Posted on July 24, 2019 by Rich Powell
Below is my testimony before the House Committee On The Budget on the cost of climate change on July 24, 2019.
Good morning Chairman Yarmuth, Ranking Member Womack and members of the committee. My name is Rich Powell. I lead ClearPath, a non-profit advancing conservative policies that accelerate clean energy globally. We advocate markets over mandates, and innovation over regulation. An important note: we receive zero funding from industry.
Given this committee’s vital role in America’s climate policy, I will today discuss a few topics:
- First, how the global nature of the climate challenge requires an innovation-focused policy
- Second, how we ought to invest in innovation versus simply spending on clean energy
- Third, how these investments in clean energy must be oriented around aggressive goals
- Fourth, how a goals mindset challenges us to rethink the basic vs. applied divide in R&D
- Fifth and finally, how you can build on last Congress’ bipartisan clean innovation record
Before diving into budget policy, I find it’s always important to address the elephant in the room. Climate change is real, global industrial activity is the dominant contributor, and the challenge it poses to our health, our security, our agriculture, our infrastructure, and our communities merit significant action at every level of government and the private sector. The National Oceanic and Atmospheric Administration estimates that the five-year running average damages of weather events has risen five fold over the past 20 years from $20 billion to $100 billion annually.
As you also well know, managing our national debt is another defining challenge of this century. This committee must balance both demands.
First, we must remember the global nature of this challenge. America should do its part, but even if the U.S. eliminated greenhouse emissions tomorrow, the growth in CO2 through 2050 by developing Asian countries alone would exceed total U.S. emissions today. For too long, this sobering reality was used to justify inaction. Instead, it should serve as a call to action towards an immense opportunity — high-paying jobs, a manufacturing renaissance, thriving U.S. exports.
Second, we need to reorient our climate policy mindset from spending to investing.
As a consultant at McKinsey & Company, the most important business philosophy I used came from the great Stephen Covey: Begin with the end in mind.
On climate change, our end ought to be developing countries buying clean energy instead of traditional technologies.
We cannot spend our way to that end — the global energy system is too large, our budget too small. Rather, we must invest scarce taxpayer dollars into clean innovations that the global economy will choose on their economic merits. This is a market-based climate solution.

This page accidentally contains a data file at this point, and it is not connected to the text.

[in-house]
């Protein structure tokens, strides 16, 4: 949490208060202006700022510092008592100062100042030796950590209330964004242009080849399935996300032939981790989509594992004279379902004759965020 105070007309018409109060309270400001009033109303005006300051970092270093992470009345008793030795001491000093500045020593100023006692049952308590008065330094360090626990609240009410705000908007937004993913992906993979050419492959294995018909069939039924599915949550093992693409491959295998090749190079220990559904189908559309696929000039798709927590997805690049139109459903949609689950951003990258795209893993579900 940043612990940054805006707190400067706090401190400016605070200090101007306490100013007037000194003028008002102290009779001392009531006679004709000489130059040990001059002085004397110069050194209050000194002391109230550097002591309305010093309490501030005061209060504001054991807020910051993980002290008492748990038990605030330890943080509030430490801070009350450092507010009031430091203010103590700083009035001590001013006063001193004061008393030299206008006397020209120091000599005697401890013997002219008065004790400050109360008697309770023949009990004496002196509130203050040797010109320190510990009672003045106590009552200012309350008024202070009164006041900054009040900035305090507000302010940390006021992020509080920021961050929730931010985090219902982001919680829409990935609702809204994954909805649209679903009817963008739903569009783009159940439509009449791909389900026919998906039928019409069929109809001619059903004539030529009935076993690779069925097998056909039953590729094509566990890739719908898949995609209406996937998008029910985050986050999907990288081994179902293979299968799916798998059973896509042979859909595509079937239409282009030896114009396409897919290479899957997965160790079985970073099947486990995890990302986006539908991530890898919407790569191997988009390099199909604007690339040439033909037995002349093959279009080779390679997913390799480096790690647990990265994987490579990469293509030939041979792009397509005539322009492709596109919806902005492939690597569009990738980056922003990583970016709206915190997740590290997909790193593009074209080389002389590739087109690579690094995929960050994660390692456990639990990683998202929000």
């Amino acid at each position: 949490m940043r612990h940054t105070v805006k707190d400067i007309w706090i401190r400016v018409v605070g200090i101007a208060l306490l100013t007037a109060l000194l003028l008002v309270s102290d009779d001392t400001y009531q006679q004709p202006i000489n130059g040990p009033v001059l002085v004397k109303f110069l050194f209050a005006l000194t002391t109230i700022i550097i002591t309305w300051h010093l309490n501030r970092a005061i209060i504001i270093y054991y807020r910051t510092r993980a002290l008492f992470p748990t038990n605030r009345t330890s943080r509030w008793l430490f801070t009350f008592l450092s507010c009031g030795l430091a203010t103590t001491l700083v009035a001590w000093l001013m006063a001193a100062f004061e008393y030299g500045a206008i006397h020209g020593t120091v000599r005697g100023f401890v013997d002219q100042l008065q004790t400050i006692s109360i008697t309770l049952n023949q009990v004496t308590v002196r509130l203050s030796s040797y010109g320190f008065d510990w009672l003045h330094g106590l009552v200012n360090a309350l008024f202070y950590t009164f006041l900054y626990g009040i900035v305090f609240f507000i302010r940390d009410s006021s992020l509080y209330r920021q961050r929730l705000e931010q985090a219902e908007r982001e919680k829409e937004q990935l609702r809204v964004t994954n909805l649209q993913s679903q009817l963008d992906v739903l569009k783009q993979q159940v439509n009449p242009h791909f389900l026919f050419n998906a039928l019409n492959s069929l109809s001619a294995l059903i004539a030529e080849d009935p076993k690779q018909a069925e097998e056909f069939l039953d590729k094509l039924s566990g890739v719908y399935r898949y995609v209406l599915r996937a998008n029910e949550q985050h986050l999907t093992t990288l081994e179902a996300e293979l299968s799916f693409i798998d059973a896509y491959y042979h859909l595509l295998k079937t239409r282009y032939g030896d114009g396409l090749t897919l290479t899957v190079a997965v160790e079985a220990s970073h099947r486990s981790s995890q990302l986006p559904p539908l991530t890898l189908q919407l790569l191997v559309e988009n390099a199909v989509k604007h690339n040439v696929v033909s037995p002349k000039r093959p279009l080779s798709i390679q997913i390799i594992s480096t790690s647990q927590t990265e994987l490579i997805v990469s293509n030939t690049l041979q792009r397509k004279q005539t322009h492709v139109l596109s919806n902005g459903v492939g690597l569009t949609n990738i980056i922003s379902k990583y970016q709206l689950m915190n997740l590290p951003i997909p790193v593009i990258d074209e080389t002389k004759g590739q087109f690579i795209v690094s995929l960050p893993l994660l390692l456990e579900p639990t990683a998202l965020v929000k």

Unfortunately, our energy debate is often caught between extremes. On one side, some advocate virtually no Federal investment. Others seek permanent subsidies to favored technologies.
To the first point — why shouldn’t clean tech emerge like Silicon Valley innovation? Unfortunately two people in a garage rarely innovate advanced energy – it requires massive scale, and regulations scare power producers away from new tech. The oft described “valley of death” between a lab and a profitable business is deep.
Taxpayers supported all new energy sources in recent decades. Going forward, government should neither command-and-control a solution, nor do-nothing-and-hope. Government should support a wide portfolio of clean innovations, and ramp down support as technologies mature. The potential clean returns of such investing are literally world-changing.
Third, let me address the importance of strong objectives in clean energy investments.
When DOE has clear goals — based on market relevant cost and performance targets — along with strong leadership and accountability, and steady investments, it produces breakthroughs. The SunShot initiative to radically decrease the cost of solar is a strong example.
Another prime example: since 2013, DOE has invested in next generation small modular nuclear reactors (SMRs) in partnership with NuScale. Earlier this week, NuScale announced that the U.S. Nuclear Regulatory Commission completed the second and third phases of design review. They are a big step closer to marketing the world’s first commercial SMR, potentially by 2026.
Fourth, Congress must grow past the outdated mindset of basic-only research.
Nothing has illustrated this more than the shale gas boom. This breakthrough produced an economic windfall estimated at $100 billion annually, and has driven power sector emissions down since 2005. It emerged from combined basic and applied research, and targeted tax incentives, and private sector contributions.
We should remember that our global competitors have no philosophy against applied research. The Chinese have scooped up innovators struggling to commercialize in the U.S. A basic-only research agenda is essentially a subsidy to the Chinese economy — not a wise investment.
Finally, how do we build on your strong bipartisan record of clean innovation?
The FY18 & 19 appropriations bills were great successes — ClearPath applauded the critical investments in advanced nuclear, carbon capture, grid-scale storage and other clean energy technologies.
Lawmakers maintained U.S. leadership in clean innovation — a principle essential to prioritize again in your FY20 bills. Steady DOE funding is required, but even more important are direction and goals to ensure dollars are invested wisely.
Thank you again for the opportunity to testify. ClearPath is eager to assist the Committee in this important work.
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